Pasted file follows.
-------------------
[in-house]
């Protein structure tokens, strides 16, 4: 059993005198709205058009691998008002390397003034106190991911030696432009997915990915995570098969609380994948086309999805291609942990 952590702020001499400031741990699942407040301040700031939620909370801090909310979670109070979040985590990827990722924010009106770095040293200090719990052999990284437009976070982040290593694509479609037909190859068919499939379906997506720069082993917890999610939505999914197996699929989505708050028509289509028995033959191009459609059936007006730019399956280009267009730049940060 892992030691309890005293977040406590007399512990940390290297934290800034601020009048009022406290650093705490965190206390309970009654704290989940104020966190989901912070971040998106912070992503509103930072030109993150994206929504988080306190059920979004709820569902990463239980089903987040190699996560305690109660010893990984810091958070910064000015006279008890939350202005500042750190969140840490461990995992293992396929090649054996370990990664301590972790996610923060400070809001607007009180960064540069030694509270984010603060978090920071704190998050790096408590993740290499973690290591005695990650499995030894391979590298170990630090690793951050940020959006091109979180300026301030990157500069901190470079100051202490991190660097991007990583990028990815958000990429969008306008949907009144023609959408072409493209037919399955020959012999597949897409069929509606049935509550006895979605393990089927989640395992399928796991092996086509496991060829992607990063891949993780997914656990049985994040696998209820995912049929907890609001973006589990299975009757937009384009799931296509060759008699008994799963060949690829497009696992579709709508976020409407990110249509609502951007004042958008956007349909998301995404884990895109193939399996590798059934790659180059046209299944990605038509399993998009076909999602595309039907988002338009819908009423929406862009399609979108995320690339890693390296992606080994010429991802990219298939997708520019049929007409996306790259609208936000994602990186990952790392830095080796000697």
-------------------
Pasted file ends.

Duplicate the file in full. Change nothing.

[in-house]
């Protein structure tokens, strides 16, 4: 059993005198709205058009691998008002390397003034106190991911030696432009997915990915995570098969609380994948086309999805291609942990 952590702020001499400031741990699942407040301040700031939620909370801090909310979670109070979040985590990827990722924010009106770095040293200090719990052999990284437009976070982040290593694509479609037909190859068919499939379906997506720069082993917890999610939505999914197996699929989505708050028509289509028995033959191009459609059936007006730019399956280009267009730049940060 892992030691309890005293977040406590007399512990940390290297934290800034601020009048009022406290650093705490965190206390309970009654704290989940104020966190989901912070971040998106912070992503509103930072030109993150994206929504988080306190059920979004709820569902990463239980089903987040190699996560305690109660010893990984810091958070910064000015006279008890939350202005500042750190969140840490461990995992293992396929090649054996370990990664301590972790996610923060400070809001607007009180960064540069030694509270984010603060978090920071704190998050790096408590993740290499973690290591005695990650499995030894391979590298170990630090690793951050940020959006091109979180300026301030990157500069901190470079100051202490991190660097991007990583990028990815958000990429969008306008949907009144023609959408072409493209037919399955020959012999597949897409069929509606049935509550006895979605393990089927989640395992399928796991092996086509496991060829992607990063891949993780997914656990049985994040696998209820995912049929907890609001973006589990299975009757937009384009799931296509060759008699008994799963060949690829497009696992579709709508976020409407990110249509609502951007004042958008956007349909998301995404884990895109193939399996590798059934790659180059046209299944990605038509399993998009076909999602595309039907988002338009819908009423929406862009399609979108995320690339890693390296992606080994010429991802990219298939997708520019049929007409996306790259609208936000994602990186990952790392830095080796000697």